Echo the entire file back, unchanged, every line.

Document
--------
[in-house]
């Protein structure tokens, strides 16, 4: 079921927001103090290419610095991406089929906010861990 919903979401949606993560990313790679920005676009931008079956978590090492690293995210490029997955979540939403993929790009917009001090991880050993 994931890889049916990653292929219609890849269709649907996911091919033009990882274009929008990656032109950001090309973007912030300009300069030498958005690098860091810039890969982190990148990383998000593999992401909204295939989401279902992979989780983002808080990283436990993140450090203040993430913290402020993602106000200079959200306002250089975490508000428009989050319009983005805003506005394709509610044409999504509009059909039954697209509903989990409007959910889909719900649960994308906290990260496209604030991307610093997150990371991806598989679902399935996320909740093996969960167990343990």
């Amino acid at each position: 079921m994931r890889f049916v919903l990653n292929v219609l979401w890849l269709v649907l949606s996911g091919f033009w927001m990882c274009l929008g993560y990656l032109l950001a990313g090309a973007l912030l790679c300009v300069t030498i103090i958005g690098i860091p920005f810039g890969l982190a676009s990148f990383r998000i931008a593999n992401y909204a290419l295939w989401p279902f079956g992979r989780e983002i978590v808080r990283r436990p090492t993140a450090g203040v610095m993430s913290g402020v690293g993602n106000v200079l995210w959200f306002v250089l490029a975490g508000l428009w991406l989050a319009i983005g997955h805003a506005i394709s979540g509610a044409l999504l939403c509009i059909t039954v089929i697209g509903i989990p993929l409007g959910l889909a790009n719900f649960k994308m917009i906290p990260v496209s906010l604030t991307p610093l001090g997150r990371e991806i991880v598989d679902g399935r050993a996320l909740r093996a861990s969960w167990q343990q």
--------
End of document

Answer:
[in-house]
């Protein structure tokens, strides 16, 4: 079921927001103090290419610095991406089929906010861990 919903979401949606993560990313790679920005676009931008079956978590090492690293995210490029997955979540939403993929790009917009001090991880050993 994931890889049916990653292929219609890849269709649907996911091919033009990882274009929008990656032109950001090309973007912030300009300069030498958005690098860091810039890969982190990148990383998000593999992401909204295939989401279902992979989780983002808080990283436990993140450090203040993430913290402020993602106000200079959200306002250089975490508000428009989050319009983005805003506005394709509610044409999504509009059909039954697209509903989990409007959910889909719900649960994308906290990260496209604030991307610093997150990371991806598989679902399935996320909740093996969960167990343990």
């Amino acid at each position: 079921m994931r890889f049916v919903l990653n292929v219609l979401w890849l269709v649907l949606s996911g091919f033009w927001m990882c274009l929008g993560y990656l032109l950001a990313g090309a973007l912030l790679c300009v300069t030498i103090i958005g690098i860091p920005f810039g890969l982190a676009s990148f990383r998000i931008a593999n992401y909204a290419l295939w989401p279902f079956g992979r989780e983002i978590v808080r990283r436990p090492t993140a450090g203040v610095m993430s913290g402020v690293g993602n106000v200079l995210w959200f306002v250089l490029a975490g508000l428009w991406l989050a319009i983005g997955h805003a506005i394709s979540g509610a044409l999504l939403c509009i059909t039954v089929i697209g509903i989990p993929l409007g959910l889909a790009n719900f649960k994308m917009i906290p990260v496209s906010l604030t991307p610093l001090g997150r990371e991806i991880v598989d679902g399935r050993a996320l909740r093996a861990s969960w167990q343990q």